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The Microscope - Volume 56, Third Quarter 2008

IN THIS ISSUE:

Editorial | Microscope of the Month

Gary J. Laughlin
The Microscope 56 (3), p ii
Excerpt: Microscopists, generally speaking, are collectors. They collect all sorts of specimens, prepared slides, accessories and even microscopes. Antique microscopes are particularly fascinating and there is perhaps no more interesting collection on permanent display than that of The Golub Collection. In the period between 1995 and 2005, Dr. Orville J. Golub and his wife Ellina Marx Golub donated nearly 100 antique microscopes as gifts to the University of California Berkeley campus. 17th, 18th, 19th, and 20th Century microscopes are represented here including simple, compound, tripod, Gould-style, Cuff-style, achromatic and solar microscopes.  Full article (PDF)


Inter/Micro 2008

Gary J. Laughlin
The Microscope 56 (3), pp 99 – 117
Abstract: The first Microscopy Symposium on Electron and Light Microscopy was developed by Walter C. McCrone (light microscopist in chemistry) and Charles Tufts (electron microscopist in physics) and was held June 10-12, 1948 at the Stevens Hotel, now the Hilton Chicago. These meetings continued to grow with inversely proportional titles including “MICROSCOPY SYMPOSIUM” then “MICRO” and now, thanks to Lucy McCrone who came up with the name: “INTER/MICRO” (only after the RMS reclaimed the “Micro” name for their meetings in the 1960s).  Full article (PDF)


Dr. George Sigerson, A Forgotten Pioneer in Microscopy for Occupational and Environmental Health, Part 2: Findings in Occupational Settings

Andrew A. Havics
The Microscope 56 (3), pp 119 – 124
Abstract: Dr. George Sigerson produced two papers in 1870 on his microscopical researches in the year 1869. These were accomplished to provide a correlation between the particles in the air and the health of inhabitants. One is titled “Micro-Atmospheric Researches” and focused on ambient air in the cities and countryside as well as along the coast and on the sea. The other is titled “Further Researches on the Atmosphere” and focused on occupational airborne exposure and settled dust. The second paper provided a detailed look at a doctor’s attempt to correlate health effects and breathing air in the workplace Similar to his first paper on “Micro-Atmospheric Researches,” the second paper, “Further Researches on the Atmosphere” is unlike surrogate measures of exposure used prior to this time period because it more closely looked for the underlying cause using the light microscope as a guiding tool.   Full article (PDF)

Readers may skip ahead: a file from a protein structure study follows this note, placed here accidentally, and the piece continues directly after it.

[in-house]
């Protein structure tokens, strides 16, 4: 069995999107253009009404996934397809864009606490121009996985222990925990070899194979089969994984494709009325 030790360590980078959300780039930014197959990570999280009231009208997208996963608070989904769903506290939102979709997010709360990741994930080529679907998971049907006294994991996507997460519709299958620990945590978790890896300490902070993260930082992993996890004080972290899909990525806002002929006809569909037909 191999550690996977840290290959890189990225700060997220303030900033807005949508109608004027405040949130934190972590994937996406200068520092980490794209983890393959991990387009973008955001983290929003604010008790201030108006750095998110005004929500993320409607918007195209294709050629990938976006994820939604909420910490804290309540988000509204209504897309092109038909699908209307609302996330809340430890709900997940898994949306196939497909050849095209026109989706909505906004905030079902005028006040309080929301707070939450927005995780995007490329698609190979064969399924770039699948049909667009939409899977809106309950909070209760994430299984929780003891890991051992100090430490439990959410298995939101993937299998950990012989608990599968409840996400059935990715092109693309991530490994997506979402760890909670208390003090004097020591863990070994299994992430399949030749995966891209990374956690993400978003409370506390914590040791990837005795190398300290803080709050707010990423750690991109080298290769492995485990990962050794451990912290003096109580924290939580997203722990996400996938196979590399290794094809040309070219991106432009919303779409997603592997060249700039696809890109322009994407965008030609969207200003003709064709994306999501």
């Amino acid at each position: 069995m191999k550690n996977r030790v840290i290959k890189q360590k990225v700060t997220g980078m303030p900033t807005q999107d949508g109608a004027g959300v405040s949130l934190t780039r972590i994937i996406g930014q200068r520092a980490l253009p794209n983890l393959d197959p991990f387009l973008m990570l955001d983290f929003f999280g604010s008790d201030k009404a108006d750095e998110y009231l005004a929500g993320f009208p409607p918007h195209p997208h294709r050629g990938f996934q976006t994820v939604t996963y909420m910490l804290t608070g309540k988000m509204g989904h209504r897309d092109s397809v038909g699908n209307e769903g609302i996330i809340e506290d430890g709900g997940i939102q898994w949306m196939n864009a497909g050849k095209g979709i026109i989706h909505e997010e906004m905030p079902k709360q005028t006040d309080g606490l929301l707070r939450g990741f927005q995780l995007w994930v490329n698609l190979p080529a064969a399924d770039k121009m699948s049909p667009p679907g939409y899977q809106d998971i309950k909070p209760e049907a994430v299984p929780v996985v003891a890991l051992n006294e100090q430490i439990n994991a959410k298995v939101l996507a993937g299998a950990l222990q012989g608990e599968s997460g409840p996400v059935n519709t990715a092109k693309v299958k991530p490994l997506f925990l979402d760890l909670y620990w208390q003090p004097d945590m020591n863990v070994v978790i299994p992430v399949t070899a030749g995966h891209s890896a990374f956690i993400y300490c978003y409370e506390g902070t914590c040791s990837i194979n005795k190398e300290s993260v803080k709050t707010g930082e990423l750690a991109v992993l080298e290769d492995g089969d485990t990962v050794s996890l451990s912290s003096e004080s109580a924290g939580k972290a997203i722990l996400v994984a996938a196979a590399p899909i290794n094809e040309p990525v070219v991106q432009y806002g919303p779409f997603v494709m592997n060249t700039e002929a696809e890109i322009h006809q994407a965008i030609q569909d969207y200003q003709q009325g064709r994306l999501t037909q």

Skeleton Crystals

Meggan King, Andrew Bowen, Kelly Brinsko, and Sebastian Sparenga
The Microscope 56 (3), pp 125 – 130
Abstract: During the 2007 excavation season at the Byzantine city of Amorium located in central west Turkey, a burial place in the atrium of the lower city basilica was examined. It was noted by the archaeologists that the skeletal material of one of the occupants had developed tiny crystals on the surface. A small piece of the skull with the crystals present and some loose bone fragments were collected and submitted to the McCrone Research Institute for analysis. Initial observations were made using a stereomicroscope. Single crystals were examined using the polarized light microscope (PLM). Based on initial observations of the optical properties of these crystals, various microchemical tests were conducted. These crystals were found to contain calcium and phosphates. To determine the precise identity of the material, a single crystal was mounted on a spindle stage. By rotating the crystal around two axes we were able to determine the optic axial angle as orientations and magnitudes of the alpha, beta and gamma refractive indices.  Full article (PDF)


Investigation of Foreign Substances in Food

Jim Charbonneau
The Microscope 56 (3), pp 133 – 141
Abstract: A foreign substance can be any material allegedly found in a food product that is generally not part of the product formulation. In rare cases a foreign substance could include a natural ingredient added to excess so that it separates from the product. Foreign substances may take the form of mold, bone, fruit pits, herbaceous stems, rocks, insects and other animals, wood, paper, oil, grease, dirt, soil, plastics, metal, and glass.  Full article (PDF)


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